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Genetic loci affecting bone structure and strength in inbred COP and DA rats

Publication Date
DOI: 10.1016/j.bone.2007.11.004
  • Qtl
  • Bone Strength
  • Bone Structure
  • Bone Biomechanics
  • Inbred Rats
  • Medicine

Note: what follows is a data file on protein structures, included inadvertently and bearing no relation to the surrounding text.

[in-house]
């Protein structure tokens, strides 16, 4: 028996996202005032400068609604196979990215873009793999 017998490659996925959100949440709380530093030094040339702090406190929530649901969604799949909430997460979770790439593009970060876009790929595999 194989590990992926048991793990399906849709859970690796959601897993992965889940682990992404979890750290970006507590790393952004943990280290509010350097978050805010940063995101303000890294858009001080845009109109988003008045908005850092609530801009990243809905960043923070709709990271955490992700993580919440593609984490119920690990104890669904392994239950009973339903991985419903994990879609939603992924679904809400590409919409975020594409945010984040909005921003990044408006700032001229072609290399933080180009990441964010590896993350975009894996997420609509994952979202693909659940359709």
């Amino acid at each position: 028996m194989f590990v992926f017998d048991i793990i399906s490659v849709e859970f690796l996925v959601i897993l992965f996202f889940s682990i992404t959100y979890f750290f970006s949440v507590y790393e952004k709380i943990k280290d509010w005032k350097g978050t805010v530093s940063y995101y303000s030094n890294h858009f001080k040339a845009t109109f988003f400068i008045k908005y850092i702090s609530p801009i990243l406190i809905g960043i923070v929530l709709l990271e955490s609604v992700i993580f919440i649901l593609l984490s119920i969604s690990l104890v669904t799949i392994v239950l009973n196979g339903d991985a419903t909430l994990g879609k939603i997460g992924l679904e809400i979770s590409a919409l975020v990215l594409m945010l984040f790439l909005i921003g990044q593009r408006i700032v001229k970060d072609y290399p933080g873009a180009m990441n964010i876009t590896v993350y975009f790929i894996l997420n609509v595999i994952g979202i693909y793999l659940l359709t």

Abstract Previous studies have shown that the Copenhagen 2331 (COP) and Dark Agouti (DA) rats have significant differences in bone structure and strength despite their similar body mass. Thus, these inbred rat strains may provide a unique resource to identify the genetics underlying the phenotypic variation in bone fragility. A sample of 828 (405 males and 423 females) COP×DA F2 progeny had extensive phenotyping for bone structure measures including cortical bone area and polar moment of inertia at the femur midshaft and total, cortical and trabecular bone areas, for the lumbar vertebra 5 (L5). Bone strength phenotypes included ultimate force, stiffness and work to failure of femur and L5. These skeletal phenotypes were measured using peripheral quantitative computed tomography (pQCT) and mechanical testing. A whole-genome screen was conducted in the F2 rats, using microsatellite markers spaced at approximately 20 cM intervals. Genetic marker maps were generated from the F2 data and used for genome-wide linkage analyses to detect linkage to the bone structure and strength phenotypes. Permutation testing was employed to obtain the thresholds for genome-wide significance ( p < 0.01). Significant QTL for femur structure and strength were identified on chromosome (Chr) 1 with a maximum LOD score of 33.5; evidence of linkage was found in both the male and female rats. In addition, Chrs 6, 7, 10, 13, 15 and 18 were linked to femur midshaft structure. QTL linked to femur strength were identified on Chrs 5 and 10. For L5 vertebrae, Chrs 2, 16, and 18 harbored QTL for cortical structure and trabecular structure for L5 was linked to Chrs 1, 7, 12, and 18. One female-specific QTL for femur ultimate force was identified on Chr 5, and two male-specific QTL for L5 cortical area were found on Chrs 2 and 18. Our study demonstrates strong evidence of linkage for bone structure and strength to multiple rat chromosomes.

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